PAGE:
Carding is one step in the process of spinning cotton or wool. It occurs once the cotton has been “ginned” (the seeds removed), or after sheep have been sheared and the wool “skirted” (leg and belly wool removed) to create a “fleece.” In either case, what remains are bundles of fibers from 2 inches to 12 inches in length. However, the fibers are bound together and can contain knots and lumps. Carding straightens the fibers and removes the knots. Once the fiber has been carded, it is ready for spinning.
A wool fleece naturally contains an oily substance called lanolin. If the person spinning the wool wants to create a fabric that repels rain and water, then the fleece is not washed before carding. This process is known as “spinning in the grease.” The material produced in this fashion helps keep the person dry in wet weather. Regardless, the next step in the process is the straightening of the threads or “carding.”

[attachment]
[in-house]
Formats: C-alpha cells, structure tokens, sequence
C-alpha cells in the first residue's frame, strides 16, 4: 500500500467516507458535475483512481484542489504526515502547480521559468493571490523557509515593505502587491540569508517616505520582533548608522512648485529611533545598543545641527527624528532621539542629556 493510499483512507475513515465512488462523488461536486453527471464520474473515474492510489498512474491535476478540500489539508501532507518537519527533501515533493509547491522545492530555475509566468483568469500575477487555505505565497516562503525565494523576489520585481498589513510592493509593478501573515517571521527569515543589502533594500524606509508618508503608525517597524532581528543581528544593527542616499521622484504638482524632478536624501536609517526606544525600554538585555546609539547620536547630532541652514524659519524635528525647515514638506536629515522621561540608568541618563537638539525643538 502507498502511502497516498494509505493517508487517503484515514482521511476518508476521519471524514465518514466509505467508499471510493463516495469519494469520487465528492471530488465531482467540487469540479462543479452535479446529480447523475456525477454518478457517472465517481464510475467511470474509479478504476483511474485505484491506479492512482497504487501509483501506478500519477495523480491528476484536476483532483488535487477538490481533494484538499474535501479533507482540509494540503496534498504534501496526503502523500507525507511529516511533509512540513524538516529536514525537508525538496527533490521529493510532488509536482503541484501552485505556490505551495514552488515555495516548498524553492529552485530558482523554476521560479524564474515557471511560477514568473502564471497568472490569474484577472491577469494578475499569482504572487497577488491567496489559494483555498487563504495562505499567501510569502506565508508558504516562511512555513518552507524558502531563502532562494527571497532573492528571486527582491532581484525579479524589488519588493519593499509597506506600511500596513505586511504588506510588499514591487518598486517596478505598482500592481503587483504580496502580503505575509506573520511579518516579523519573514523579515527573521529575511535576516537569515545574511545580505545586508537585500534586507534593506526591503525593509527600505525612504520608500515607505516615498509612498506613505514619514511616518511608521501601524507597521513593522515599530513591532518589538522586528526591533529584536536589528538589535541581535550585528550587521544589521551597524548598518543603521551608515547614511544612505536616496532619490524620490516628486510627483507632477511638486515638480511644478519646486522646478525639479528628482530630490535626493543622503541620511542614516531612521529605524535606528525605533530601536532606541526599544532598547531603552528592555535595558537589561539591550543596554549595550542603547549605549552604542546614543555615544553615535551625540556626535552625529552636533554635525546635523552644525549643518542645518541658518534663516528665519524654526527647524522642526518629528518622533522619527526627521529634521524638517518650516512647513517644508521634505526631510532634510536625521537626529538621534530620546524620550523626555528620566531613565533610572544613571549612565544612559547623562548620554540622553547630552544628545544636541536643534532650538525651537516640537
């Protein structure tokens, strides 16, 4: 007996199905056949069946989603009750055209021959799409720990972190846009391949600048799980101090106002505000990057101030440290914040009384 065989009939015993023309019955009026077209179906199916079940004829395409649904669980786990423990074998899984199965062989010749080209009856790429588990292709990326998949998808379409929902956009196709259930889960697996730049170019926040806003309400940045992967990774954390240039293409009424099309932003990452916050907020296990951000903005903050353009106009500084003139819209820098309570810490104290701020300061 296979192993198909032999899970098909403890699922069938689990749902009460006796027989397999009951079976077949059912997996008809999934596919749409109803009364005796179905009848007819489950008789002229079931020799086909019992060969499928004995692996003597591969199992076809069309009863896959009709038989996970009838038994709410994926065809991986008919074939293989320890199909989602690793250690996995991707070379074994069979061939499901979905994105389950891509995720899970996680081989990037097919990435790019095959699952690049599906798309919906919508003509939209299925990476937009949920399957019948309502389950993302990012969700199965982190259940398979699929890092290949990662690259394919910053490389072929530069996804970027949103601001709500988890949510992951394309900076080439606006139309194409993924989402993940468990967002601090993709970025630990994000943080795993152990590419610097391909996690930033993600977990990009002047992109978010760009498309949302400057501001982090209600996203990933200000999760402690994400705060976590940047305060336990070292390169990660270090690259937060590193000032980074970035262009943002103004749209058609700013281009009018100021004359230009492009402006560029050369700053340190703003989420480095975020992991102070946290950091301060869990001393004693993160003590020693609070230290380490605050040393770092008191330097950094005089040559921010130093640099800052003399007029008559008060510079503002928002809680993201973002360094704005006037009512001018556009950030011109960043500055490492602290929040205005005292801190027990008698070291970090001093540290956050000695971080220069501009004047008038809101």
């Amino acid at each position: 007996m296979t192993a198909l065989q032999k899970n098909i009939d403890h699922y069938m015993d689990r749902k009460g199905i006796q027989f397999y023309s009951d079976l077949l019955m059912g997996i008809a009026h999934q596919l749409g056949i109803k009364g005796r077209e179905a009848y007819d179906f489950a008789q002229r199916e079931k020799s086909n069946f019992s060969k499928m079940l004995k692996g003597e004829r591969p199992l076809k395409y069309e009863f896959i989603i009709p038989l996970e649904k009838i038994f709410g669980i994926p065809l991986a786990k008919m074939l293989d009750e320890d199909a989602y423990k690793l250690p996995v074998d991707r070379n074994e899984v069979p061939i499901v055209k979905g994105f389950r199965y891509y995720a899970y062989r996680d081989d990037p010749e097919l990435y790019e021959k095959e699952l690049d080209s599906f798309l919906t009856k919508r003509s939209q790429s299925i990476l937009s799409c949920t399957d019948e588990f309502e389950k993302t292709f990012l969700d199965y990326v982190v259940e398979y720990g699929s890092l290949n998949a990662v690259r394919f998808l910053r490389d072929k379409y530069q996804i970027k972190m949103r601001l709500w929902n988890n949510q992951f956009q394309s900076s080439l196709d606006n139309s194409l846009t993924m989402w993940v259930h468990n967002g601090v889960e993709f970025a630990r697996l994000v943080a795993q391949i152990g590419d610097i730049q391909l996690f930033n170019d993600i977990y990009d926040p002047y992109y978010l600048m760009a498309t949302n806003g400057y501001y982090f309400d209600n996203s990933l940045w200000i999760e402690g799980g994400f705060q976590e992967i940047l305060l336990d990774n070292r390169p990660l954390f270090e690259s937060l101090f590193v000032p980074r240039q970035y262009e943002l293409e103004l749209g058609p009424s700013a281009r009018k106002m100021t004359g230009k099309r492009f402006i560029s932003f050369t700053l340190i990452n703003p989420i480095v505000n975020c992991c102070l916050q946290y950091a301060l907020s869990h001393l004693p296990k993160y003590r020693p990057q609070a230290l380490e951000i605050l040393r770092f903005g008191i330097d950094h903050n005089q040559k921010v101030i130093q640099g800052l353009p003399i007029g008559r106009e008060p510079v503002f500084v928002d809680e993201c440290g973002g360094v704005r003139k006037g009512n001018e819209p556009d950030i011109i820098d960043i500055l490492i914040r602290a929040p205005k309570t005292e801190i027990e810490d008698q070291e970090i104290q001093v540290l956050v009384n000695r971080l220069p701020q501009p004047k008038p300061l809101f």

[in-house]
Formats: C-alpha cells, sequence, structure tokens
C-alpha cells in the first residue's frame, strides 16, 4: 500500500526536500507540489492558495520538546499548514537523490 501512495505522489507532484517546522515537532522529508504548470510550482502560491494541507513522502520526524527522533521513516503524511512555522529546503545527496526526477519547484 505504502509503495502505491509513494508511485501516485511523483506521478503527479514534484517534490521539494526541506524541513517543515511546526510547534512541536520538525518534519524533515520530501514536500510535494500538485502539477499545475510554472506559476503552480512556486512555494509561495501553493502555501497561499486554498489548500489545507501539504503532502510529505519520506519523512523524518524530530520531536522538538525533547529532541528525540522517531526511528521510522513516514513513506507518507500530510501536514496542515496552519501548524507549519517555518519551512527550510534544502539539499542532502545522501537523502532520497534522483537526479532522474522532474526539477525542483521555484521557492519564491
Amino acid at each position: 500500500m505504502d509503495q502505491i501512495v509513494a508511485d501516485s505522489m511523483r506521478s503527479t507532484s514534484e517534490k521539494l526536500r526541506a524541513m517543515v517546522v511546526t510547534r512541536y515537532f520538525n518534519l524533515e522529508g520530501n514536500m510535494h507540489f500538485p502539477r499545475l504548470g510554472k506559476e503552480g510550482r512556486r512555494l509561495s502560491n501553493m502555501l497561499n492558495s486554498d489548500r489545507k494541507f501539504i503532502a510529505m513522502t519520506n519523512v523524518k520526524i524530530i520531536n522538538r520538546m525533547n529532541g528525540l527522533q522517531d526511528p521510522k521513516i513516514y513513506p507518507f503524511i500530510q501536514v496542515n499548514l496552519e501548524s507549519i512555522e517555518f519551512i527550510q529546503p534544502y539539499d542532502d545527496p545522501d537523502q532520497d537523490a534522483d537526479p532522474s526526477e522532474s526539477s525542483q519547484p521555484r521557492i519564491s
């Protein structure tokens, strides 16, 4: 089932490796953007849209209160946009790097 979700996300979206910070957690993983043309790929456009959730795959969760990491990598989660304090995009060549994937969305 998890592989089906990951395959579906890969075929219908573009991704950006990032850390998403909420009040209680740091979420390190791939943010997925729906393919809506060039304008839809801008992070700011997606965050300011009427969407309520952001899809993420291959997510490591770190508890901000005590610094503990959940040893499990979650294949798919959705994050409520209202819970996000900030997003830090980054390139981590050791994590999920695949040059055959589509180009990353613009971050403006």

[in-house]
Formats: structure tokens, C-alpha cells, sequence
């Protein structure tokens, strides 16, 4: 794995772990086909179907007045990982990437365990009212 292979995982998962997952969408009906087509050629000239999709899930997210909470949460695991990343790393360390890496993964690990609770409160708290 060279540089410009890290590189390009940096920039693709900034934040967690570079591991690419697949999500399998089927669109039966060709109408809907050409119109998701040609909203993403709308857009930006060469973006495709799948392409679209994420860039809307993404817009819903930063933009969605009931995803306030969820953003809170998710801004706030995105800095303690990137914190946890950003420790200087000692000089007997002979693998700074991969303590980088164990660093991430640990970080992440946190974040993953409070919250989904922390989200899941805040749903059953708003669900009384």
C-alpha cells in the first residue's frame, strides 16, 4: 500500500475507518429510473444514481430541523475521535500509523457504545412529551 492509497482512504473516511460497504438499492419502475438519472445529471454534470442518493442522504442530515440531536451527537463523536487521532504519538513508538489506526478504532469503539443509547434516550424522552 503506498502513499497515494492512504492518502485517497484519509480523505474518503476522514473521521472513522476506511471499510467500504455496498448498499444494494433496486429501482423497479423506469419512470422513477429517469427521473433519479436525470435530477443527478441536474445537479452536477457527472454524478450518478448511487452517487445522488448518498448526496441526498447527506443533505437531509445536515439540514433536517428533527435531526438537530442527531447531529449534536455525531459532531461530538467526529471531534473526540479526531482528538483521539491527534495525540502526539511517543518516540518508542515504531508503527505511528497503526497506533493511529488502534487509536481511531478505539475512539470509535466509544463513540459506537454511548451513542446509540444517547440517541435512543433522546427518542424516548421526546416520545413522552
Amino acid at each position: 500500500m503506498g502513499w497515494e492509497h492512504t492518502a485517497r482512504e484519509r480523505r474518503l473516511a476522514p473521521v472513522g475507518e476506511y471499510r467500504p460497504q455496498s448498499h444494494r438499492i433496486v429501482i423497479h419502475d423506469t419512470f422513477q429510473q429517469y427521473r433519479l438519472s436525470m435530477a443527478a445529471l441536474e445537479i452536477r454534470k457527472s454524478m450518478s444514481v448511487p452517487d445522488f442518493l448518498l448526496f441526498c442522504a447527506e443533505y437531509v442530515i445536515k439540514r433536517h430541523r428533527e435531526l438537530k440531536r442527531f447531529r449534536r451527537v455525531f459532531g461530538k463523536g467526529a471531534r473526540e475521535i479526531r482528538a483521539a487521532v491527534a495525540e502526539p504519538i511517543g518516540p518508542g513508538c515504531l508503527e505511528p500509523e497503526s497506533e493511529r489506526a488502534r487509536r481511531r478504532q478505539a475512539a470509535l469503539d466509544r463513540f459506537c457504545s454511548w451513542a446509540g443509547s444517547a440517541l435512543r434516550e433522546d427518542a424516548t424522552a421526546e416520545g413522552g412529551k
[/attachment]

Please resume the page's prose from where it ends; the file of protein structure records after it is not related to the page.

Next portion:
In the carding process, wool is placed on wooden “cards” or paddles covered in pin cloth and tiny wire bristles or “pins.” The cards vary in size from 2” x 2” to 4” x 8”. The density of the pins varies. A card with a high pin density, 90 pins per inch or higher, is used to produce fine yarns. Cards with 120 pins per inch or higher are used for cotton. Most wool cards contain 72 pins per inch and produce medium threads. Cards are used in pairs. Wool is taken in small handfuls and placed on the wire pins of one of the cards, which is then pulled across the other. This not only straightens the fibers but also frees it from tangles. The bunch of straightened fibers are called “rovings” which are then collected on a distaff from which the person spinning the yarn draws them to a drop spindle or spinning wheel to make the thread. In colonial times both along the East Coast and in the Southwest, children as young as 3 or 4 years of age were tasked with the job of carding wool.
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